Friendly rivalry - you just can't beat it, says Bury striker Marlon Jackson
YOU may imagine paranoia reigns at a club like Bury, where they have seven strikers champing at the bit to start.
But Marlon Jackson, who came off the bench to score the Shakers’ third goal against Accrington Stanley last Saturday, says he relishes the friendly rivalry.
And the 22-year-old former Bristol City forward is eager to prove to boss Kevin Blackwell he is worthy of a place in the first XI.
“I want to play up through the middle, scoring the goals,” he said.
“I had a chance and put it away, I just need to keep doing that.
“Hopefully, if I keep scoring I may be able to start some games and continue to score.”
If Jackson was under any illusion he was the finished article at Bury, after being given a 12-month contract following a successful trial, then Blackwell was quick to burst his bubble.
After arriving as a raw recruit from non-league Hereford, who were forced to release him following financial trouble, Jackson is seemingly behind more established players like Shaun Harrad and Ashley Grimes.
Blackburn striker Anton Forrester and Wayne Rooney’s younger brother, John, have also been preferred to him so far.
And with Jessy Reindorf and last week’s signing Toppie Obadeyi waiting in the wings, competition is fierce yet not daunting for young Jackson.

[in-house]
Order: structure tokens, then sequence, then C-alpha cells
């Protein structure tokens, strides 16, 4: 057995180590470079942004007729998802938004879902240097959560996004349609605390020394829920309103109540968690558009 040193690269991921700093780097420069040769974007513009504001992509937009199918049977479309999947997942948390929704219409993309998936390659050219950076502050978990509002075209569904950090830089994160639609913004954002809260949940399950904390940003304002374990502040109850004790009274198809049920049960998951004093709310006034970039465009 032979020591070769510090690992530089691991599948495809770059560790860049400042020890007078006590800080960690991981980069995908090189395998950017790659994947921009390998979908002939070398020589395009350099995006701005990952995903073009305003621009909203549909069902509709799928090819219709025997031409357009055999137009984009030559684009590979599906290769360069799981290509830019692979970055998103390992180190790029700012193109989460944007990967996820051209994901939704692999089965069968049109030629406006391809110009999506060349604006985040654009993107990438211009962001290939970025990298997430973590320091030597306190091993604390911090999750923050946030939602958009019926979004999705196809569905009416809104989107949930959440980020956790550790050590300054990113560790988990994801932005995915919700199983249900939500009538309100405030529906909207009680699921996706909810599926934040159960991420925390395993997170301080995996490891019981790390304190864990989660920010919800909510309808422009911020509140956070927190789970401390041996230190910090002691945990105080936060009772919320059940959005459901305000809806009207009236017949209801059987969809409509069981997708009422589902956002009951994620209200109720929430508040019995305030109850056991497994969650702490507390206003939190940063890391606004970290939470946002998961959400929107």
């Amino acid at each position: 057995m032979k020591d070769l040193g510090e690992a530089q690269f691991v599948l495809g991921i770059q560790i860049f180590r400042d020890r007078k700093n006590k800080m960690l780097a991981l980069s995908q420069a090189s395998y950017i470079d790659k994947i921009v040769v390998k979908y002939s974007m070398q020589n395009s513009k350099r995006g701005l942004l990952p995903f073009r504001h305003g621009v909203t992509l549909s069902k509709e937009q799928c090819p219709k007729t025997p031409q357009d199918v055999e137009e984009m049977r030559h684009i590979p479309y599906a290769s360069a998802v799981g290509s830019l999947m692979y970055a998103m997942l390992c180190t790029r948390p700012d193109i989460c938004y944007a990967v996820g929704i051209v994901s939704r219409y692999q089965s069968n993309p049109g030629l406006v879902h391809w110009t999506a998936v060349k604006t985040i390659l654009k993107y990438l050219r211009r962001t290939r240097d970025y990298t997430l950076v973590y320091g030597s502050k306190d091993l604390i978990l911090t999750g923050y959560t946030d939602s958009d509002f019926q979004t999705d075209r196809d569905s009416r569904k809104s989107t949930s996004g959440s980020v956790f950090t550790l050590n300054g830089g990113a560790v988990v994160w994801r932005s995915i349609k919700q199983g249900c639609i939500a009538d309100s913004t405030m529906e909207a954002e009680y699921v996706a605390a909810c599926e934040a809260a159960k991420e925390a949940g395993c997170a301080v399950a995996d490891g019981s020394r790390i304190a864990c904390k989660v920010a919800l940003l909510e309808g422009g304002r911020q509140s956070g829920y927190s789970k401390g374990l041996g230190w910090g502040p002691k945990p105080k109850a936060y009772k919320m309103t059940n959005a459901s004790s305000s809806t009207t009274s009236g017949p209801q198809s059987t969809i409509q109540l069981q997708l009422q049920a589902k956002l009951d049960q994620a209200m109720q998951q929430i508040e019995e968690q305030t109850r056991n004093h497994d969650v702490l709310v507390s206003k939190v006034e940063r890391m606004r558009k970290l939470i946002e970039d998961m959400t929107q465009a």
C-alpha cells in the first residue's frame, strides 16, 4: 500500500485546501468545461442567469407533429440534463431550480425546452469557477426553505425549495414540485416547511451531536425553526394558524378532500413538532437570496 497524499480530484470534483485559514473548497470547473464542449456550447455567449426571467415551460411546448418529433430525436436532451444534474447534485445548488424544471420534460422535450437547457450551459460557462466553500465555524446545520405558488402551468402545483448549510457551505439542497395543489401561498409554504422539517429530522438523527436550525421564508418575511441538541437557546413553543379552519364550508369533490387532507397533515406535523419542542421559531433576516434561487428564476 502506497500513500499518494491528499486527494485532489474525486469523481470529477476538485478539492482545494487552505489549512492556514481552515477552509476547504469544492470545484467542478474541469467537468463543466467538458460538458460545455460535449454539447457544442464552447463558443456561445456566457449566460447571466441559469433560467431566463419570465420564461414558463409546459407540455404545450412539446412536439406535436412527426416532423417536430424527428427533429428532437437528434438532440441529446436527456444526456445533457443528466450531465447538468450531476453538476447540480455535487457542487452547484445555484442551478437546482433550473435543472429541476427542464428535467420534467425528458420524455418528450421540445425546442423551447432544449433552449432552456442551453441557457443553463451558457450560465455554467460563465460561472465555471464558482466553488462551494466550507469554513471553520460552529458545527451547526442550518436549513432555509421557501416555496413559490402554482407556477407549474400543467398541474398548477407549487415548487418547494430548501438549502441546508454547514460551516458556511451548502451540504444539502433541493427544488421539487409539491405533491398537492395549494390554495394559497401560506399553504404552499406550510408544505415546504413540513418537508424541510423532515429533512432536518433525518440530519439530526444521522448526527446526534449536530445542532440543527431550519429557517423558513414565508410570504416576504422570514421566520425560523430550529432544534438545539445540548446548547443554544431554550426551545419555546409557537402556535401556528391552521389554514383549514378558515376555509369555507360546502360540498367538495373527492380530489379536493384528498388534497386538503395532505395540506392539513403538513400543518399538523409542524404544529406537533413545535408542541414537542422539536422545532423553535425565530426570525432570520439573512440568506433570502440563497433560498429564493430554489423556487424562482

“There are a number of great strikers here, so you don’t know who is going to be playing week in, week out,” he said.
“So when you have got that shirt you have got to keep it because there are two or three players on the bench that will come in and take it.
“The gaffer has said there is something he likes about me, so if I can prove that, by coming on and scoring, then I will be the one in the shirt and everyone else will be fighting to get it off me.”
Despite the rivalry, however, Jackson maintains the attacking unit works together rather than against each other.
“It is hard, but to be fair all the lads are quite close,” he added.
“You do learn from each other, and you also play off each other and feed off each other.
“There is not any stabbing in the back, everyone wants everyone else to do well.
“The lads will come up to you and say ‘good goal’ and ‘well done’ or whatever after the game.
“But that is football and is the same for every player in the team. In every position there are players fighting to get their shirts, so once you get it you’ve got to keep it.”
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